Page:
Earlier this year, ODFW submitted a Hatchery and Genetic Management Plan (HGMP) to the National Oceanic and Atmospheric Administration (NOAA) for consideration. Under this proposal, ODFW will collect spring Chinook broodstock from the Clackamas run, which is on a 3-year upward trend. To minimize impacts to the wild run, they will collect a maximum of 2% of the actual wild spring Chinook return to North Fork Dam for the broodstock program.

During the month that this proposal was open for public comment, our action alert elicited very strong support from the angling community. In total, more than 700 individuals urged NOAA to approve this plan because otherwise, spring Chinook fishing seasons on this river would cease to exist and the population’s recovery time would increase substantially. Sign up today as a Columbia River Defender to stay updated as this proposal travels through the permitting process. If all goes according to plan, Clackamas Hatchery will have new broodstock starting next year!


Northwest Governors Announce Intent to Collaborate on Salmon Recovery

By Betsy Emery, Advocacy and Campaign Manager

On October 9th, the four northwest governors announced their intent to establish a regional collaborative group of stakeholders and tribal sovereigns to investigate opportunities for comprehensive salmon recovery in the Columbia River Basin.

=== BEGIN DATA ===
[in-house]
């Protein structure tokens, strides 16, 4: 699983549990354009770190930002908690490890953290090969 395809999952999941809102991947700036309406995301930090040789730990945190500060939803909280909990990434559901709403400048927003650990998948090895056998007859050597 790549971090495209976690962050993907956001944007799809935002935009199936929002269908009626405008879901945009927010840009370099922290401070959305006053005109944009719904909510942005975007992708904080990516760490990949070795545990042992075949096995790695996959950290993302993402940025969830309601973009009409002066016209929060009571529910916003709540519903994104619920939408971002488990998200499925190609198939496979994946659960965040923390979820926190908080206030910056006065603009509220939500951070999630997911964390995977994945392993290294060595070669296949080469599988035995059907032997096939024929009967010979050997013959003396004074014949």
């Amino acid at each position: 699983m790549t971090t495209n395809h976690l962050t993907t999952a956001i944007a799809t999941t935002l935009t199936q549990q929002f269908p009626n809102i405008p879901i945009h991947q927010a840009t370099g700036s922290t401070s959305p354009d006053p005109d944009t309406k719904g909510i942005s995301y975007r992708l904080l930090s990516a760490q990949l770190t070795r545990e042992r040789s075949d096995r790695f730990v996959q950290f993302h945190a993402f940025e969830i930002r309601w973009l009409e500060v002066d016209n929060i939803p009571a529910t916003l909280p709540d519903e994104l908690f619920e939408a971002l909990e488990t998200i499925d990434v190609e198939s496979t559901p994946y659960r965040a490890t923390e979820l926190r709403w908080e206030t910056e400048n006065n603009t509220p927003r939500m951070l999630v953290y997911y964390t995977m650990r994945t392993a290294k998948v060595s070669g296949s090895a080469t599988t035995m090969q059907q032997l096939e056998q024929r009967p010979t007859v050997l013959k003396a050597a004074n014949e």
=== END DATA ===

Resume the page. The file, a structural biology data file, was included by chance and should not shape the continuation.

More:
While the federal planning process for the recently finalized Environmental Impact Statement (EIS) was underway, Washington and Idaho governor's both sponsored regional processes to better understand opportunities for salmon recovery. Oregon governor Kate Brown suggested a regional collaborative process to investigate comprehensive salmon recovery in her response to the draft EIS back in February 2020. Now, they have come together to express support for a larger, collaborative process aimed at solutions.

Northwest Steelheaders hopes that a coordinated, collaborative effort among stakeholders and sovereigns throughout the region offers an opportunity to build on the data that the EIS put forward, including the confirmation that removing the four lower Snake River dams is the best option for recovering endangered salmon and steelhead from imminent risk of extinction.

We are thankful that our northwest governors have heard our calls and are investigating a new, collaborative, regional approach to salmon recovery while the EIS is litigated in the courts.